Lance denies LeMond's payoff claim
AX-3 DOMAINES, France -- Lance Armstrong dismissed as "nonsense" a reported claim by Greg LeMond that the seven-time Tour de France champion tried to pay someone $300,000 to say LeMond used a banned drug.
LeMond, a three-time Tour de France champion, told the German newspaper Sueddeutsche Zeitung's weekend issue that Armstrong tried to implicate him "by all means" in a scandal involving EPO, a performance enhancer.
According to a report Friday in the Daily News of New York, LeMond has been served with a grand jury subpoena as part of a federal investigation of possible fraud and doping charges against Armstrong and his associates.
LeMond refused to reveal the identity of the person who was allegedly offered money by Armstrong, saying he still works in cycling.
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Armstrong dismissed the accusation after Sunday's 14th stage of the Tour.
"That's absolutely nonsense -- $300,000?" Armstrong said, when asked by The Associated Press about the allegations. "Come on. I know [about the report]. But he says a lot."
"That's just another thing," he said, alluding to years of antagonism between the two American Tour champions.
Armstrong hit back again on a French television talk show after Sunday's stage.
"Obviously, Greg LeMond has made it his life's work to attack me," he said. "I have my passions in life and things I work on that have nothing to do with attacking people. But that's OK. He's obsessed with this. I wish him luck. I'm not at all -- zero percent -- worried about this process. You have to keep in mind that it's been 10 years of investigation and processes. They have all resulted in nothing. I have nothing to hide. There will always be people who want to pile on."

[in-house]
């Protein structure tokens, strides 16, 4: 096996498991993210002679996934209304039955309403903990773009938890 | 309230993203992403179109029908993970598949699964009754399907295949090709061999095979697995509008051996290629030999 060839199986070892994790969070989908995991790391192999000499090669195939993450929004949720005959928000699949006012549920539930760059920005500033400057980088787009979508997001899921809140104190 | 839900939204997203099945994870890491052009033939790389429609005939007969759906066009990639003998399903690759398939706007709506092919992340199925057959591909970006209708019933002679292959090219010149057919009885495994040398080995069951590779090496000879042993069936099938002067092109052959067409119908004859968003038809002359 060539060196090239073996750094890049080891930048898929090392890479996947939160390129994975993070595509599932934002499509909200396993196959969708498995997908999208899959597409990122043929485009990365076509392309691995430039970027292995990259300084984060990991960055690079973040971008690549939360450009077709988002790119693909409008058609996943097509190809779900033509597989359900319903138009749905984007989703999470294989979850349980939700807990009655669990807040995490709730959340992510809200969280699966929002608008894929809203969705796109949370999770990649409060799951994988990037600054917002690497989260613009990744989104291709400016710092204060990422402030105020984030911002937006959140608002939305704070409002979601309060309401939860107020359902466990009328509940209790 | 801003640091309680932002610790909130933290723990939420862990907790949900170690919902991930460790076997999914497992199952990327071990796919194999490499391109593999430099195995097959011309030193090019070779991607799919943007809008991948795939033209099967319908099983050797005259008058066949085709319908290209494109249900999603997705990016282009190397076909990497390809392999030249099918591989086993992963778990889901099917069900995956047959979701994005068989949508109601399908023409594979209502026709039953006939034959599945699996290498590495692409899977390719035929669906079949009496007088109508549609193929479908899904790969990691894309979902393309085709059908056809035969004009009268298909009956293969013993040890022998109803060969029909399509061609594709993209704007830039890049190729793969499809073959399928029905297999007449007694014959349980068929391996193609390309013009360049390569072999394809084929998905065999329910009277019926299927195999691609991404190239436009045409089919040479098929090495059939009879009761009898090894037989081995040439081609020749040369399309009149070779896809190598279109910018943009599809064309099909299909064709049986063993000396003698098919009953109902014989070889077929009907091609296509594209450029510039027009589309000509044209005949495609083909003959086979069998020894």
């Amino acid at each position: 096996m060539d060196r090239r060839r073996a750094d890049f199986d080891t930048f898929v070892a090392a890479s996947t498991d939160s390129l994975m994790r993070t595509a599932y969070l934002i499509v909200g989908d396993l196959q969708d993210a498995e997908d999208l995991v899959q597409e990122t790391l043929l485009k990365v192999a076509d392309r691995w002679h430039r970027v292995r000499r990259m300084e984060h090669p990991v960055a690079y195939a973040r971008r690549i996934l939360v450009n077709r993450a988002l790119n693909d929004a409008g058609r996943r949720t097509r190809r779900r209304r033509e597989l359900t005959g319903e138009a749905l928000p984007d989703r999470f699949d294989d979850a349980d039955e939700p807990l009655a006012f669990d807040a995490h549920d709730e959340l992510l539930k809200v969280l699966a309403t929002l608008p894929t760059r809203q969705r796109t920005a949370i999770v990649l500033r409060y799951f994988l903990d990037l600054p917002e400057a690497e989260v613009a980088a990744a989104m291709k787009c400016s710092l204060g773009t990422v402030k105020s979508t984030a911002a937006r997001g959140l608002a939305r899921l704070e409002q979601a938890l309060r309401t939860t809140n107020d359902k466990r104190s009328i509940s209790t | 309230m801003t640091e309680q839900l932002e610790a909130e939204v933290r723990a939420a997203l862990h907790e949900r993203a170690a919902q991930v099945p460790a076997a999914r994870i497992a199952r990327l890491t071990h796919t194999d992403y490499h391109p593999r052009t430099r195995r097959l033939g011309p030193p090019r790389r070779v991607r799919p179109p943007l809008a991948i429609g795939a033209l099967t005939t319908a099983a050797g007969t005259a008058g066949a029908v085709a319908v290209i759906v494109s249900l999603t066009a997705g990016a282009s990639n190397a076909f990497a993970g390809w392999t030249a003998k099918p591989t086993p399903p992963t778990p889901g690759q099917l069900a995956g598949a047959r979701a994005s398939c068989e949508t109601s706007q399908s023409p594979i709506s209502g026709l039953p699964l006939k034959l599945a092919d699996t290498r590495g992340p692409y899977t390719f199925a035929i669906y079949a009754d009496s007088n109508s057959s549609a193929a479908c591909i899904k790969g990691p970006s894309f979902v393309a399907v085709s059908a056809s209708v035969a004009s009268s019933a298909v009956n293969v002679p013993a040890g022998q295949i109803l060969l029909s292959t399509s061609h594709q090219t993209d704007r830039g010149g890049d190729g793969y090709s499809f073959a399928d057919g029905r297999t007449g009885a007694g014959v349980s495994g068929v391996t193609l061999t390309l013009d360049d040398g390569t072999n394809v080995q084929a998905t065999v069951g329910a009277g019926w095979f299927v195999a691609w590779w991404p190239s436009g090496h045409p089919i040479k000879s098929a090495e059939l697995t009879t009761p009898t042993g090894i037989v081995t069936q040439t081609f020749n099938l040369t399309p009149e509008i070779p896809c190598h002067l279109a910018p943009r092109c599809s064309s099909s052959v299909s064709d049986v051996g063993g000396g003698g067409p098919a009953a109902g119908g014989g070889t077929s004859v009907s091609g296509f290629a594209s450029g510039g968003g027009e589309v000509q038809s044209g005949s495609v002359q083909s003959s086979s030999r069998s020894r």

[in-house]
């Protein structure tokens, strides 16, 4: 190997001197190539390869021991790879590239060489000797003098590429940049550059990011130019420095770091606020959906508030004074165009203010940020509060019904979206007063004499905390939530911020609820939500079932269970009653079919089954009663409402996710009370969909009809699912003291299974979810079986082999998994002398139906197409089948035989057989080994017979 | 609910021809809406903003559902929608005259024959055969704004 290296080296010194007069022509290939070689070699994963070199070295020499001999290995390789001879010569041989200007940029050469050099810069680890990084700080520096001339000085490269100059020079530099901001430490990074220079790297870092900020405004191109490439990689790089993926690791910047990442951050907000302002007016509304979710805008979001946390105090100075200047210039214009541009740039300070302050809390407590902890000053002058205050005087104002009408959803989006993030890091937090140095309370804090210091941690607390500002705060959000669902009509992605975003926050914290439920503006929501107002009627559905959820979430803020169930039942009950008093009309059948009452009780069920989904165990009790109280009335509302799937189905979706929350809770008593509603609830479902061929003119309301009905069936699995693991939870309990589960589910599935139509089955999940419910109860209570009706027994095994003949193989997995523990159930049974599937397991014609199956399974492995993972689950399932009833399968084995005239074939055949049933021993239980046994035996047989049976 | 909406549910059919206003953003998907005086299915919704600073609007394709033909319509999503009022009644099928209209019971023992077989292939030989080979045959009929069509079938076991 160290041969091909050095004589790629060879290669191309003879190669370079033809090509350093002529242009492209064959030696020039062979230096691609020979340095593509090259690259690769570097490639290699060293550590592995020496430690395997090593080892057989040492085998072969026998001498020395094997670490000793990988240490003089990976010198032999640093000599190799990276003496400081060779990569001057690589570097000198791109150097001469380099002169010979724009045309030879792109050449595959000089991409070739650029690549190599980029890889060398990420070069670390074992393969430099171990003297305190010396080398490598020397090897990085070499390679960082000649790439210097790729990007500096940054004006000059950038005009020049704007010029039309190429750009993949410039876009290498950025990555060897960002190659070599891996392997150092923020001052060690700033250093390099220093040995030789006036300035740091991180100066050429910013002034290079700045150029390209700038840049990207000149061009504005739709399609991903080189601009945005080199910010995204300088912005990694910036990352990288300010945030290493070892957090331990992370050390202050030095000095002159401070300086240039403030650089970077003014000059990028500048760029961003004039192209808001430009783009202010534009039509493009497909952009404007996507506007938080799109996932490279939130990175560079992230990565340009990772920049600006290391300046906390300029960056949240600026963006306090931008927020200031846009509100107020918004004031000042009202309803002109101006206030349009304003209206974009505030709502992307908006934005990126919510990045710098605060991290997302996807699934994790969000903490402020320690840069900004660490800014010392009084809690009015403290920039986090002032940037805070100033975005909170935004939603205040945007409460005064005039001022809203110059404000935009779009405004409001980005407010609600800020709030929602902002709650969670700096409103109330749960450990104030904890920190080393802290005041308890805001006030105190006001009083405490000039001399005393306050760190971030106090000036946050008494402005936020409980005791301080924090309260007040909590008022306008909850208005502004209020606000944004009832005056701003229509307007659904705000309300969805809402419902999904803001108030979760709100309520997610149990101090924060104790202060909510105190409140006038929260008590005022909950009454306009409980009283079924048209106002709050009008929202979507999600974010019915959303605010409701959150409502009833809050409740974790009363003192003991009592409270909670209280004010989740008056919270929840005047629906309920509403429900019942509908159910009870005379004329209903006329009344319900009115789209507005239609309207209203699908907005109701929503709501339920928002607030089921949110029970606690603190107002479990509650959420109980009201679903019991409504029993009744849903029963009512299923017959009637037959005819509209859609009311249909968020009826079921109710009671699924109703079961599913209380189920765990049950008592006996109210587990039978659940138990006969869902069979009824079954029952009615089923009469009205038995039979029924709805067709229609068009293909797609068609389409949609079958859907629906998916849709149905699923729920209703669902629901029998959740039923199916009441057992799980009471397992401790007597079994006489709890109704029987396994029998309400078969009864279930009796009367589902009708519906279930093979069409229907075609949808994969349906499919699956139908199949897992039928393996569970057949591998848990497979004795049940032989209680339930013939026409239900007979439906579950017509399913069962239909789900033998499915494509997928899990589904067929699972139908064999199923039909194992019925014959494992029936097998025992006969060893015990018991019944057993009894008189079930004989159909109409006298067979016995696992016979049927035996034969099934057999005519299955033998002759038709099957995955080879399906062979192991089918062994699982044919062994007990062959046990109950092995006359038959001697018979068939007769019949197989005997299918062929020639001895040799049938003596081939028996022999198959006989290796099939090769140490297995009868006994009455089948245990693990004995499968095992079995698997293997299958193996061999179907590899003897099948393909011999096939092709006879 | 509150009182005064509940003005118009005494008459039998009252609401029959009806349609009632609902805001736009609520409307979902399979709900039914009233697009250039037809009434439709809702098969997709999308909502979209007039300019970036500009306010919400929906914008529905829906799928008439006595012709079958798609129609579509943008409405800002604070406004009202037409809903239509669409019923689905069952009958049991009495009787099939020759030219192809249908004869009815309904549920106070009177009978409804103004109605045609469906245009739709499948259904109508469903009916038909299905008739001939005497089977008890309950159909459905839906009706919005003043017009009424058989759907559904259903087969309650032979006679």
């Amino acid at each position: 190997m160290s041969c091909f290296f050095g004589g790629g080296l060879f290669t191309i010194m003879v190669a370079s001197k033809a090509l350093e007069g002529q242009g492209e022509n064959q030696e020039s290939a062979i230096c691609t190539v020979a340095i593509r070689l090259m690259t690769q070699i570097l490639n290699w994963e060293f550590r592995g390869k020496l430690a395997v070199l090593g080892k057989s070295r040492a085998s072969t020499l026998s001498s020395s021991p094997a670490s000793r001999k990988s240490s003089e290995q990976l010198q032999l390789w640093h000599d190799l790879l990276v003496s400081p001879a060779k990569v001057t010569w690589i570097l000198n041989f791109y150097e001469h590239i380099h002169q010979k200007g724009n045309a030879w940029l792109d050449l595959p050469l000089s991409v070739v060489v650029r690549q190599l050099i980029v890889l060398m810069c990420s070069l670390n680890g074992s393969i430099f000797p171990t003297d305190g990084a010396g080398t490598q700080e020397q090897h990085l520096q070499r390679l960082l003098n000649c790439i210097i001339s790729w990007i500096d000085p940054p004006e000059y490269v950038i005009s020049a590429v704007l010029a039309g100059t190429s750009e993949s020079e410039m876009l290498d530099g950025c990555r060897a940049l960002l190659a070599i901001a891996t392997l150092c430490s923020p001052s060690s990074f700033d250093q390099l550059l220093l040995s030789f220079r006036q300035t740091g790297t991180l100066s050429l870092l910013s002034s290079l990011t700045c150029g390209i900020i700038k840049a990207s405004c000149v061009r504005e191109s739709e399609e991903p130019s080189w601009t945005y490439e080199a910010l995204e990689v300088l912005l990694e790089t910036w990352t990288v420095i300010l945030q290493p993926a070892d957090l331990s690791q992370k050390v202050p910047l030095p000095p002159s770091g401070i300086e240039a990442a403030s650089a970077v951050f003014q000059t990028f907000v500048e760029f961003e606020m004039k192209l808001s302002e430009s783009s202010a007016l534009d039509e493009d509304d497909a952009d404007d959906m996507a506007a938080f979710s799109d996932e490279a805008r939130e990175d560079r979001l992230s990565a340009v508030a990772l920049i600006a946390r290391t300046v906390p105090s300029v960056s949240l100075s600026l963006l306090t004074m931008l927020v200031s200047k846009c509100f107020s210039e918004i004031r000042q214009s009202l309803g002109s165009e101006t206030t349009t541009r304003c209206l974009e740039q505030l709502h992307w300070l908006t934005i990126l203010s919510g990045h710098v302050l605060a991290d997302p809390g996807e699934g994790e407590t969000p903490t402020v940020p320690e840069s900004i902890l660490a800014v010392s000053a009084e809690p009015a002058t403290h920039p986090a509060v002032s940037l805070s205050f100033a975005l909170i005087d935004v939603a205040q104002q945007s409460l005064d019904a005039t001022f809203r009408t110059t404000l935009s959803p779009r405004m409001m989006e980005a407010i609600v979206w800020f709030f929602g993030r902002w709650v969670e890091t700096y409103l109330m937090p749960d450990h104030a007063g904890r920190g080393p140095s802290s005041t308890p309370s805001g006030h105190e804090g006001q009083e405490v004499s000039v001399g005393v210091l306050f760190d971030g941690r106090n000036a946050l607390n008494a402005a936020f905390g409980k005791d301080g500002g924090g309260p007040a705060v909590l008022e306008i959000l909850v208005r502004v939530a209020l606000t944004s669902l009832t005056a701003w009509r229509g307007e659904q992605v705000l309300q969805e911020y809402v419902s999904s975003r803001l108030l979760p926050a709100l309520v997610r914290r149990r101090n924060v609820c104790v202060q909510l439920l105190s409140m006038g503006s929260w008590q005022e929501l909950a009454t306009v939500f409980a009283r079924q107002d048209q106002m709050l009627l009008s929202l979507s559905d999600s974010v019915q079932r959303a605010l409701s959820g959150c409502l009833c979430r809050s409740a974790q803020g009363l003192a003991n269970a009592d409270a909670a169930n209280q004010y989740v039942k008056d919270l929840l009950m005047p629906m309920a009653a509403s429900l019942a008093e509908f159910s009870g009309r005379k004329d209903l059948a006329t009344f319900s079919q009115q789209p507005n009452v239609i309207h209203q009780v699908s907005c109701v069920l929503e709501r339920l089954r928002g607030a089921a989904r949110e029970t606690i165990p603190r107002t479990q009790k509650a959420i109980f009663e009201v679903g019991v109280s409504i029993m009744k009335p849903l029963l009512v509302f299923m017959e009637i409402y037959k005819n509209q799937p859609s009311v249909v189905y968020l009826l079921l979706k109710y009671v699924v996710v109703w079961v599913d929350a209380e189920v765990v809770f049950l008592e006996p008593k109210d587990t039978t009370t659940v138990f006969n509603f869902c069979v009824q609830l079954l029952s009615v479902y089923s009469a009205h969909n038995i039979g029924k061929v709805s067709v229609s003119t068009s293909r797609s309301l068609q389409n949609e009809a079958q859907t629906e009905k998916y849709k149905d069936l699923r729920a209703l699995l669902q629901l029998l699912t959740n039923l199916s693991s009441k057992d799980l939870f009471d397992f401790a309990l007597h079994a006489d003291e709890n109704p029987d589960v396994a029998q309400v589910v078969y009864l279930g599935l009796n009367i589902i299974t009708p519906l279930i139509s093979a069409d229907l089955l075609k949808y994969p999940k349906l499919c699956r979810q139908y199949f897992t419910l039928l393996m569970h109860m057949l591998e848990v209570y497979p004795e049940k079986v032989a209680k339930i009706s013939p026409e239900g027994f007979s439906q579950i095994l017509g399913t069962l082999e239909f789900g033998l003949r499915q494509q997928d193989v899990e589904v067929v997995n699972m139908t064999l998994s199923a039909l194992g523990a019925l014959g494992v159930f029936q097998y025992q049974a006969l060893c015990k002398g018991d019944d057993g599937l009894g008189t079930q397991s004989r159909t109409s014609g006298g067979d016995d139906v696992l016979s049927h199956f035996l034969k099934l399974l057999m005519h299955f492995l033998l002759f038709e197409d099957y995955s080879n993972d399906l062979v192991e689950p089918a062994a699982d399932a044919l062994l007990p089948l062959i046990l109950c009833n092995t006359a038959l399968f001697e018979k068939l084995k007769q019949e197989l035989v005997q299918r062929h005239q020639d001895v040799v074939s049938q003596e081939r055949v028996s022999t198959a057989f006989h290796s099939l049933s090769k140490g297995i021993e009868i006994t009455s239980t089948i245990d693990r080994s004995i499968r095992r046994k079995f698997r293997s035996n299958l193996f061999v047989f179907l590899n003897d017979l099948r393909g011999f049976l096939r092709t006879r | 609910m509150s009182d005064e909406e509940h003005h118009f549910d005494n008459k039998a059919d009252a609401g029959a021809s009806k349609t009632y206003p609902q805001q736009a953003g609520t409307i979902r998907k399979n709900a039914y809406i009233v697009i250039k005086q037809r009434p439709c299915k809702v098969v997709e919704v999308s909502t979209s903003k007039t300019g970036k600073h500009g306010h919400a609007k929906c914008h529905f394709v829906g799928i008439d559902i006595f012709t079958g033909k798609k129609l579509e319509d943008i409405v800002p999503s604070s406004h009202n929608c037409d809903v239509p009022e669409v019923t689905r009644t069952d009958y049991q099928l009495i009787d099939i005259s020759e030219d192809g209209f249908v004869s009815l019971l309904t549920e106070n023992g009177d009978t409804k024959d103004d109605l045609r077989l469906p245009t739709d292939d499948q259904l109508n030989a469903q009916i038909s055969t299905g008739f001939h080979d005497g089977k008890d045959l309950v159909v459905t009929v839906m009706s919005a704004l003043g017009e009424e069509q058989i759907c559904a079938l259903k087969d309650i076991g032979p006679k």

Later on the talk show, Armstrong made a direct reference to the ongoing federal investigation, whose value he had harshly questioned last week.
"Look, we're all going to get a chance to sit in front of the authorities and speak the truth, and I hope that Greg LeMond speaks the truth about 1989," he said. Armstrong did not explain what he meant by the allusion to the second of LeMond's three Tour victories, which LeMond won by the closest margin in history -- eight seconds -- by acing a time trial on the final day of the race.
The federal investigation was spurred by accusations by Floyd Landis, a former teammate of Armstrong's on the U.S. Postal team, in a series of emails sent to cycling and doping officials this spring.
Landis, who was stripped of his 2006 Tour title for doping, said the use of banned substances was common on the team. Armstrong has denied those allegations and has questioned Landis' credibility.
Information from ESPN.com's Bonnie D. Ford and The Associated Press contributed to this story.
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